I live in Alexandria, Virginia. I work next door to the Federal Courthouse. When I go home, I sleep in a building next door to a police station. None of these facts are very interesting.
What is interesting is that for the past several months, Zacharias Moussaoui has been staying at a police station in Alexandria, VA, and makes a daily commute to the Federal Courthouse. My walk to work.
To those unfortunate few that don’t know who Zacharias Moussaoui is, I’m not going to tell you.
Zach leaves earlier than I do. Sometimes I hear the police sirens as they rush him by my window in the morning. Only once on my walk home from work did I see him go by. Men with M16’s and sunglasses line the street in front of my apartment complex and tell me not to move. They’re looking in the bushes for people with sinister plans. Once the perimeter is cleared, or as cleared as my apartment building’s front lawn can be, three black SUVs come speeding down my road towards the police station. Moussaoui rides fast.
For the past month the street behind my office has been lined with news trucks. Armed with crossword puzzles and coffee, TV crews sit inside most of the day and adjust the satellite dishes.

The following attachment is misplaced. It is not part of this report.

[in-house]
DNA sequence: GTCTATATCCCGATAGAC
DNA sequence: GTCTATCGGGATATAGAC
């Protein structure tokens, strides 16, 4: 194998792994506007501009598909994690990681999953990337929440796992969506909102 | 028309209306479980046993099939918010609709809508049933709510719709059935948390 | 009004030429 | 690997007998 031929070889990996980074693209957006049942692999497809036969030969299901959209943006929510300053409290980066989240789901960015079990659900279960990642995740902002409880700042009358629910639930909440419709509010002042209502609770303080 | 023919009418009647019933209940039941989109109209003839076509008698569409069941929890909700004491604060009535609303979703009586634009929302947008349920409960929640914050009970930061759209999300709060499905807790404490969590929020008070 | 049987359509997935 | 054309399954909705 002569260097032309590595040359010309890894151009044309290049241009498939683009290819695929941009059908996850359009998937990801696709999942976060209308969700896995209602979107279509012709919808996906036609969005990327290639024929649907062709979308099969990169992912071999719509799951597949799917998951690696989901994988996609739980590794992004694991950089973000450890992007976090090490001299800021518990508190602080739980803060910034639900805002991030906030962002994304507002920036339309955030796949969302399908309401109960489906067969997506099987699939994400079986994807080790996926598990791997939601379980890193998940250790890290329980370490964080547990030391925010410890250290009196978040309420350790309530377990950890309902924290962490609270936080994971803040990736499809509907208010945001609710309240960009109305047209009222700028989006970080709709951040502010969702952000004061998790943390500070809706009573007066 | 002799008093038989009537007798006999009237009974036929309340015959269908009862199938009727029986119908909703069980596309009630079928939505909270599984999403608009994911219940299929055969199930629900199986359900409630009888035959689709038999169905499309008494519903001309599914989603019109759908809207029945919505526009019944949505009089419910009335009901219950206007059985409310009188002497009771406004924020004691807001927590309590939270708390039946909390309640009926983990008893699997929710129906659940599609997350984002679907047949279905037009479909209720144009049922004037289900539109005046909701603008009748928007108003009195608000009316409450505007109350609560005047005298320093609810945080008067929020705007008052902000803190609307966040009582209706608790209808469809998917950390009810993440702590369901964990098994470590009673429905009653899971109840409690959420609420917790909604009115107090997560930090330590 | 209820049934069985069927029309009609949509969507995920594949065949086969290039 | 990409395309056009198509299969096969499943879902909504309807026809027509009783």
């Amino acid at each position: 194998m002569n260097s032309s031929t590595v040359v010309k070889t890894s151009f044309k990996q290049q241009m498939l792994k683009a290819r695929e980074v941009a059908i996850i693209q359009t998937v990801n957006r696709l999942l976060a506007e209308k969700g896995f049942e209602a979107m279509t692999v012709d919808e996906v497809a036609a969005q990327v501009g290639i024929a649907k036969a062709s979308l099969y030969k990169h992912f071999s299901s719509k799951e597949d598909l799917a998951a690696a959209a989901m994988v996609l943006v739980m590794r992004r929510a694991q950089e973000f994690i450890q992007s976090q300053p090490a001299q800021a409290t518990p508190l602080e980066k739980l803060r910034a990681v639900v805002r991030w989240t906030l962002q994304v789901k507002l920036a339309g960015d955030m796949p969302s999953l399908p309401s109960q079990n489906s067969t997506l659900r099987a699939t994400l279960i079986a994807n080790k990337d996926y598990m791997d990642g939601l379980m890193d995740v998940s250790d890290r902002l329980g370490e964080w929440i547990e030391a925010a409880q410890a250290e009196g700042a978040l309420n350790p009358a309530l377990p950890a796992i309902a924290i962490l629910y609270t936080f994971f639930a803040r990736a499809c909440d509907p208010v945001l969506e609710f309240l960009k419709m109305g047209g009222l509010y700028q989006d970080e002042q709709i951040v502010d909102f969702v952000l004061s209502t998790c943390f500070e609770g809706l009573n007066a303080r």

Today Zach didn’t get the death penalty. He said he wanted it. He wanted to be a martyr. He didn’t want to die like a dog in prison. His lawyers said he was an idiot. The prosecution said his silence caused the deaths of thousands of people.
The presiding judge had this to say while I was in training just several hundred feet away:
Mr Moussaoui, when this proceeding is over, everyone else in this room will leave to see the sun … smell the fresh air … hear the birds and associate with whomever they want. You will spend the rest of your life in a supermax prison. It’s absolutely clear who won.
You came here to be a martyr in a great big bang of glory, but to paraphrase the poet T. S. Eliot, instead you will die with a whimper.
You will never get a chance to speak again and that’s an appropriate ending.